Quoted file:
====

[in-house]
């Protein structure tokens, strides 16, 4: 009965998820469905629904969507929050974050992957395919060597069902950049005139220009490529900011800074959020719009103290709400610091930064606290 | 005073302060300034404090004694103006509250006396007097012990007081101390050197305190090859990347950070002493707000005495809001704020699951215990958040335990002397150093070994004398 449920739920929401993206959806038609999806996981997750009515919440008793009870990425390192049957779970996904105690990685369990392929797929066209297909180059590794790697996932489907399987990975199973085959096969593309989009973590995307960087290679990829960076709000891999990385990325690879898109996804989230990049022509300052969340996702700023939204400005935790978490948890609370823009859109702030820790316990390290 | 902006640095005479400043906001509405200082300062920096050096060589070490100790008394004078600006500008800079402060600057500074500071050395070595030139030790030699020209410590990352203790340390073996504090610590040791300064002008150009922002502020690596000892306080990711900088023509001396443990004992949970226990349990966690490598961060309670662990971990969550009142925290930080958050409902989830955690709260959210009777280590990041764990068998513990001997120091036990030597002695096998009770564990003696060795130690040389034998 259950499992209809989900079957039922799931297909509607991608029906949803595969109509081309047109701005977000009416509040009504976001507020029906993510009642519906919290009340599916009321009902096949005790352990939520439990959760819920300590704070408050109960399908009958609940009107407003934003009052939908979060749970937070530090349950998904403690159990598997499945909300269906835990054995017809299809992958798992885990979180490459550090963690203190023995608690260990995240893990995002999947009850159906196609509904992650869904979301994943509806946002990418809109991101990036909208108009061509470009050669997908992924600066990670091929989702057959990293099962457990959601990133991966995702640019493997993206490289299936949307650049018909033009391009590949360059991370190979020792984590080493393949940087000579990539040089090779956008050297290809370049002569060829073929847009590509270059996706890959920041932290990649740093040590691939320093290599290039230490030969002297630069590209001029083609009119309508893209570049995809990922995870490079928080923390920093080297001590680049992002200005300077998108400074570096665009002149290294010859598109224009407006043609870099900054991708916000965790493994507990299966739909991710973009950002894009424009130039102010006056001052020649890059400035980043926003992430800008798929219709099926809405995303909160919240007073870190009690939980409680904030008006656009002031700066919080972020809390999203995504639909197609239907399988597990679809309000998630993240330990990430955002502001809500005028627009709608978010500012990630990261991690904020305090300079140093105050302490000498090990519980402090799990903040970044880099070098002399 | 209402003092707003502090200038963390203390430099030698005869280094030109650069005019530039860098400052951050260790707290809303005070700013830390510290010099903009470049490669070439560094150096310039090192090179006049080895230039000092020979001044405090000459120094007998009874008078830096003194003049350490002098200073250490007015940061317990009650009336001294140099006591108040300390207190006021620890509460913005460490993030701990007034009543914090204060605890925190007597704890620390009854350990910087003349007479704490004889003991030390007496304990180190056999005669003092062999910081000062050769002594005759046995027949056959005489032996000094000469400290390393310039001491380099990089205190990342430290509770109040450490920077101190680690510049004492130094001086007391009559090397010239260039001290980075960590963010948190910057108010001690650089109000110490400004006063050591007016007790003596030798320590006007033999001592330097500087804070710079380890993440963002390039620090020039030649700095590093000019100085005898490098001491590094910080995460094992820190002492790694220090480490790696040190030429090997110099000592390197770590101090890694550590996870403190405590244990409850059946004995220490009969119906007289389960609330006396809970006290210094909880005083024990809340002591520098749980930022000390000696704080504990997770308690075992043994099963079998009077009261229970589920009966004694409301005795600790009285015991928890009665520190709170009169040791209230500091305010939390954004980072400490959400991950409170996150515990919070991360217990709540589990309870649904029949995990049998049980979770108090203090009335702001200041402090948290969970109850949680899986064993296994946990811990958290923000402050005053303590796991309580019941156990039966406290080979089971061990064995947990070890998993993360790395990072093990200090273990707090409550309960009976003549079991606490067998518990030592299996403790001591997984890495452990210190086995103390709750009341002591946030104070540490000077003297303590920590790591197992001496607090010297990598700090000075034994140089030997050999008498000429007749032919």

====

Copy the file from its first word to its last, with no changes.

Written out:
[in-house]
């Protein structure tokens, strides 16, 4: 009965998820469905629904969507929050974050992957395919060597069902950049005139220009490529900011800074959020719009103290709400610091930064606290 | 005073302060300034404090004694103006509250006396007097012990007081101390050197305190090859990347950070002493707000005495809001704020699951215990958040335990002397150093070994004398 449920739920929401993206959806038609999806996981997750009515919440008793009870990425390192049957779970996904105690990685369990392929797929066209297909180059590794790697996932489907399987990975199973085959096969593309989009973590995307960087290679990829960076709000891999990385990325690879898109996804989230990049022509300052969340996702700023939204400005935790978490948890609370823009859109702030820790316990390290 | 902006640095005479400043906001509405200082300062920096050096060589070490100790008394004078600006500008800079402060600057500074500071050395070595030139030790030699020209410590990352203790340390073996504090610590040791300064002008150009922002502020690596000892306080990711900088023509001396443990004992949970226990349990966690490598961060309670662990971990969550009142925290930080958050409902989830955690709260959210009777280590990041764990068998513990001997120091036990030597002695096998009770564990003696060795130690040389034998 259950499992209809989900079957039922799931297909509607991608029906949803595969109509081309047109701005977000009416509040009504976001507020029906993510009642519906919290009340599916009321009902096949005790352990939520439990959760819920300590704070408050109960399908009958609940009107407003934003009052939908979060749970937070530090349950998904403690159990598997499945909300269906835990054995017809299809992958798992885990979180490459550090963690203190023995608690260990995240893990995002999947009850159906196609509904992650869904979301994943509806946002990418809109991101990036909208108009061509470009050669997908992924600066990670091929989702057959990293099962457990959601990133991966995702640019493997993206490289299936949307650049018909033009391009590949360059991370190979020792984590080493393949940087000579990539040089090779956008050297290809370049002569060829073929847009590509270059996706890959920041932290990649740093040590691939320093290599290039230490030969002297630069590209001029083609009119309508893209570049995809990922995870490079928080923390920093080297001590680049992002200005300077998108400074570096665009002149290294010859598109224009407006043609870099900054991708916000965790493994507990299966739909991710973009950002894009424009130039102010006056001052020649890059400035980043926003992430800008798929219709099926809405995303909160919240007073870190009690939980409680904030008006656009002031700066919080972020809390999203995504639909197609239907399988597990679809309000998630993240330990990430955002502001809500005028627009709608978010500012990630990261991690904020305090300079140093105050302490000498090990519980402090799990903040970044880099070098002399 | 209402003092707003502090200038963390203390430099030698005869280094030109650069005019530039860098400052951050260790707290809303005070700013830390510290010099903009470049490669070439560094150096310039090192090179006049080895230039000092020979001044405090000459120094007998009874008078830096003194003049350490002098200073250490007015940061317990009650009336001294140099006591108040300390207190006021620890509460913005460490993030701990007034009543914090204060605890925190007597704890620390009854350990910087003349007479704490004889003991030390007496304990180190056999005669003092062999910081000062050769002594005759046995027949056959005489032996000094000469400290390393310039001491380099990089205190990342430290509770109040450490920077101190680690510049004492130094001086007391009559090397010239260039001290980075960590963010948190910057108010001690650089109000110490400004006063050591007016007790003596030798320590006007033999001592330097500087804070710079380890993440963002390039620090020039030649700095590093000019100085005898490098001491590094910080995460094992820190002492790694220090480490790696040190030429090997110099000592390197770590101090890694550590996870403190405590244990409850059946004995220490009969119906007289389960609330006396809970006290210094909880005083024990809340002591520098749980930022000390000696704080504990997770308690075992043994099963079998009077009261229970589920009966004694409301005795600790009285015991928890009665520190709170009169040791209230500091305010939390954004980072400490959400991950409170996150515990919070991360217990709540589990309870649904029949995990049998049980979770108090203090009335702001200041402090948290969970109850949680899986064993296994946990811990958290923000402050005053303590796991309580019941156990039966406290080979089971061990064995947990070890998993993360790395990072093990200090273990707090409550309960009976003549079991606490067998518990030592299996403790001591997984890495452990210190086995103390709750009341002591946030104070540490000077003297303590920590790591197992001496607090010297990598700090000075034994140089030997050999008498000429007749032919």